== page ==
SECURE ACT 2.0: What You Need to Know if You Are Planning to Retire in the Next Five to Ten Years
For Your Benefit - April 2023

Internal Links Laurie Milligan

Congress passed the Setting Every Community Up for Retirement Enhancement (SECURE) Act 2.0 on December 29, 2022, which enhances the original SECURE Act 1.0 that was enacted in 2019.  Both focus on improving retirement savings for all Americans, but 2.0 has specific provisions that will impact more participants in meaningful ways.  

There is a lot to unpack with SECURE Act 2.0, with required and optional provisions that your employer and retirement plan recordkeeper will be implementing in the next two years. The most important will be updating 401(k) plan participants on what will change and when those changes will be effective.  A few relevant required provisions are highlighted below:

  • Required Minimum Distributions.  SECURE Act 1.0 extended the age requirement to begin taking 401(k) distributions to age 72; 2.0 increases this minimum age from 72 to 75 as a phase-in approach through 2033. This is particularly important for participants retiring within the next 10 years.  If you have other sources of retirement income, you’ll want to confer with a tax advisor or financial consultant to determine the order in which you should take distributions to minimize tax implications.  This will be effective for required distributions to be made after December 31, 2023.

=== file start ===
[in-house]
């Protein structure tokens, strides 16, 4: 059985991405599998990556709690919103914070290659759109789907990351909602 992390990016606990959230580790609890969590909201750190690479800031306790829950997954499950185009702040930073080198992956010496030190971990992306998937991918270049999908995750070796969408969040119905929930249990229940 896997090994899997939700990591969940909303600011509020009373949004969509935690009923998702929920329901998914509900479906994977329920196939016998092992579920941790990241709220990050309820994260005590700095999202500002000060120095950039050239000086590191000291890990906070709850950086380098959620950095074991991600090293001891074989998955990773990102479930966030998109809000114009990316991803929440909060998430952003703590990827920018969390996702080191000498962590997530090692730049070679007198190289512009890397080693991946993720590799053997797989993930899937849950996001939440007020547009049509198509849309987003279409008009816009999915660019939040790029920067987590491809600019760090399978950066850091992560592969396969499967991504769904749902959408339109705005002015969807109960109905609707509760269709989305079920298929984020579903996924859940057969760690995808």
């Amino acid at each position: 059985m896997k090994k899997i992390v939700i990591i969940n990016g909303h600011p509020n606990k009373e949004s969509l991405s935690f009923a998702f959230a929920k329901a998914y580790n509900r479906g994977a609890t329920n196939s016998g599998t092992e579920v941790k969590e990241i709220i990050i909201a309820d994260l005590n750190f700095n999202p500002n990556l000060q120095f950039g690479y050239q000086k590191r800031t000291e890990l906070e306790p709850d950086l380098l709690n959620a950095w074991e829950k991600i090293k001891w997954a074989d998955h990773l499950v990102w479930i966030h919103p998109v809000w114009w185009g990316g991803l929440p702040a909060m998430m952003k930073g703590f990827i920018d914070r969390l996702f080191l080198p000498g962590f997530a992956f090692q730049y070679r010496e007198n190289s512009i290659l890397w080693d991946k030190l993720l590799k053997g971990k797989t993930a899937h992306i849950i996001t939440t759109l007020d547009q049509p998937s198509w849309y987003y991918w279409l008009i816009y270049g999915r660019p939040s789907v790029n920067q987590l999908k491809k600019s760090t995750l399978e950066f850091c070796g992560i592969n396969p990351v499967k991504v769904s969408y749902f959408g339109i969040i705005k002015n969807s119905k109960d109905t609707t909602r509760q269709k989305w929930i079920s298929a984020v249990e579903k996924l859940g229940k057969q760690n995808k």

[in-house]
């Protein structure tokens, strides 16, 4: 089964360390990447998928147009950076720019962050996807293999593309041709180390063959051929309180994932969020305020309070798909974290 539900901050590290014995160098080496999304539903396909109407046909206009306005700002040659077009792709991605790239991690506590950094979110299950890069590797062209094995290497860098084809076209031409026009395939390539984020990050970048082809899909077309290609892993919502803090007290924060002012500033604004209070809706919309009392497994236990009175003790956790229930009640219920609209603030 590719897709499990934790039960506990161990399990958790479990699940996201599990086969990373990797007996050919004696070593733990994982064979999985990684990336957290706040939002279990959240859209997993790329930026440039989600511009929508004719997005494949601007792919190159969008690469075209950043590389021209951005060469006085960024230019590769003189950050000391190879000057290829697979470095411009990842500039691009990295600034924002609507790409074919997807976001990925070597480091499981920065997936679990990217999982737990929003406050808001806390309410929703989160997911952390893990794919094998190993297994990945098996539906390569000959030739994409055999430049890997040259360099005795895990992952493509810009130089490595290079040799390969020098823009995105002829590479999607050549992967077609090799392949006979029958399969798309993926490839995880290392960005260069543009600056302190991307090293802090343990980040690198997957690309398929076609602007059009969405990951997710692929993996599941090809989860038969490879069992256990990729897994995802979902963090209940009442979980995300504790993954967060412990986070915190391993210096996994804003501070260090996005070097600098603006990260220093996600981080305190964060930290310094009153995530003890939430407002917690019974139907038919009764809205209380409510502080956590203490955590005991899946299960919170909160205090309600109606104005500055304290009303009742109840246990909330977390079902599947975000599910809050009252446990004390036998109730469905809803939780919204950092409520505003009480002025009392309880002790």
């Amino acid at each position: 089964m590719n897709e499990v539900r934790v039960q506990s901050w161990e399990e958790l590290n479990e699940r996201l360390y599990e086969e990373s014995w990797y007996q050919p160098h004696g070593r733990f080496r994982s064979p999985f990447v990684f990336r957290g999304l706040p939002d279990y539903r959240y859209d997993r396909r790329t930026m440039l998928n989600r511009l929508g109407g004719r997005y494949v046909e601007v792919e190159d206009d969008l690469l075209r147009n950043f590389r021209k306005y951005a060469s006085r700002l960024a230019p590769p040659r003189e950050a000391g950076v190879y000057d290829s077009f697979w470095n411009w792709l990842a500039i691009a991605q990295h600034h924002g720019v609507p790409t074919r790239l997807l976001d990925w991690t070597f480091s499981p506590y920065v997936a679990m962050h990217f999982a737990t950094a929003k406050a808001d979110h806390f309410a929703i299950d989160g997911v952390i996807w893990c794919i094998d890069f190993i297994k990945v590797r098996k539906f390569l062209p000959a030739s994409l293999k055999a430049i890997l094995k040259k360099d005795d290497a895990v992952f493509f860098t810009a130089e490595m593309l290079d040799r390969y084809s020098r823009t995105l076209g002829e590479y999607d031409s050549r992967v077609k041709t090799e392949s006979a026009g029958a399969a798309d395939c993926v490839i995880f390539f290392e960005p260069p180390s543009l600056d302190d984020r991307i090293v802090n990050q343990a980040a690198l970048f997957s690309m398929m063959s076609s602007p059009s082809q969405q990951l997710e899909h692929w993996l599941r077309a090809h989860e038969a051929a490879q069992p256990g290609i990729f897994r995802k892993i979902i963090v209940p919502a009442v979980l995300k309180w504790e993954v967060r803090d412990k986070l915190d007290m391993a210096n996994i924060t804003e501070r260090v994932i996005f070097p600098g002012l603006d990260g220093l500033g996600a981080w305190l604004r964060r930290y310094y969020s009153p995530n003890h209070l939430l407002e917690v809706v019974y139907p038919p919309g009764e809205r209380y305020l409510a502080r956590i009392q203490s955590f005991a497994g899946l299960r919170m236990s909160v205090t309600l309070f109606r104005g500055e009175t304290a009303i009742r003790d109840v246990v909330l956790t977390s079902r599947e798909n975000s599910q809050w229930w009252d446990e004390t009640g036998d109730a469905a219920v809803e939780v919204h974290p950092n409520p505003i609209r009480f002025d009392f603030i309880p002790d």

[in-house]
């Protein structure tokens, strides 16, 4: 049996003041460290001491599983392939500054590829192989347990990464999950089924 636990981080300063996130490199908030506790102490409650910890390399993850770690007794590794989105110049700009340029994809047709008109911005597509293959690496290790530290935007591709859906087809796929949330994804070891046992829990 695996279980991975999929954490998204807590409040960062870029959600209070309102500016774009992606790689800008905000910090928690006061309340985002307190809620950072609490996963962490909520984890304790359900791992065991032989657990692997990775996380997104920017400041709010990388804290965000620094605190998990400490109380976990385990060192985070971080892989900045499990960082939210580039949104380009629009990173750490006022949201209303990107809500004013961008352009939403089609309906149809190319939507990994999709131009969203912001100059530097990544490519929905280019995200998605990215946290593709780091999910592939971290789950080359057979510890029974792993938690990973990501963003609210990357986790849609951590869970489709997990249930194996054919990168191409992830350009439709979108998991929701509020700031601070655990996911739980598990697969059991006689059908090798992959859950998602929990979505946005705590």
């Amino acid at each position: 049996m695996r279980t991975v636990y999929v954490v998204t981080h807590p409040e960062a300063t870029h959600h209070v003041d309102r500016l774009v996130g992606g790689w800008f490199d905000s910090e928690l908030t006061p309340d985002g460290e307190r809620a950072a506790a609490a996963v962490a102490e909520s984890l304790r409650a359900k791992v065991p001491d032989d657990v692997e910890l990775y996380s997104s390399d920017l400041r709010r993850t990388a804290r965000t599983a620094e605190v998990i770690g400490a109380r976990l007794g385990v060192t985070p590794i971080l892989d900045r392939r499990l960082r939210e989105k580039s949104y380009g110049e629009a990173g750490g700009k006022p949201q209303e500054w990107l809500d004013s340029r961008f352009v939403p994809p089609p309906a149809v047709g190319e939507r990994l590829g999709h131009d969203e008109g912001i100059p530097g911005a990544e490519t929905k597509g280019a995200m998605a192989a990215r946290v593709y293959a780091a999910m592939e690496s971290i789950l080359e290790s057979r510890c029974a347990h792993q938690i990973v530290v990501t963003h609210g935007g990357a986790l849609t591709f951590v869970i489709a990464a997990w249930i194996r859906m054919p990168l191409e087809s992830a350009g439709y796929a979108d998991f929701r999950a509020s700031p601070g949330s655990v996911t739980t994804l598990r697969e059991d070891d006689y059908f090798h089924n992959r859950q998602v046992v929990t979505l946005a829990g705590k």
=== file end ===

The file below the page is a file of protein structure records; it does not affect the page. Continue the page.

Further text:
• Higher Catch-Up Provision Limits for Participants Ages 60-63.  If you are between the ages of 60 and 63, you can contribute the greater of $10,000 or 150% of the regular limit.  These amounts will be indexed after December 31, 2025.  This will become effective on January 1, 2025.
  • Roth Treatment of Catch-up Contributions for Highly Compensated Employees.  If your plan allows qualified catch-up contributions and your compensation is $145,000 or more (indexed in future years for inflation), any qualified plan catch-up contributions must be Roth contributions.  This means that those contributions are taxed at the time of your deferral, which most likely will be at a higher rate than when you would be taking distributions.  This will become effective on January 1, 2024.
  • Improving Coverage for Part-Time Workers.  Part-time employees who work 500 or more hours for two consecutive years will be eligible to participate in 401(k) plans.  This will become effective on January 1, 2025. 

For those employers participating in the State Bankers Association Master Trust, the VBA Benefits Corp. and its retirement plan partners are already working on the implementation of 2.0 provisions and the roll-out and communications to plan sponsors and plan participants.  Provision effective dates phase in from December 2019 through December 2025, with all plan amendments in place by end of 2025. Stay tuned for further updates and please reach out to the VBA Benefits Corp. team with any questions.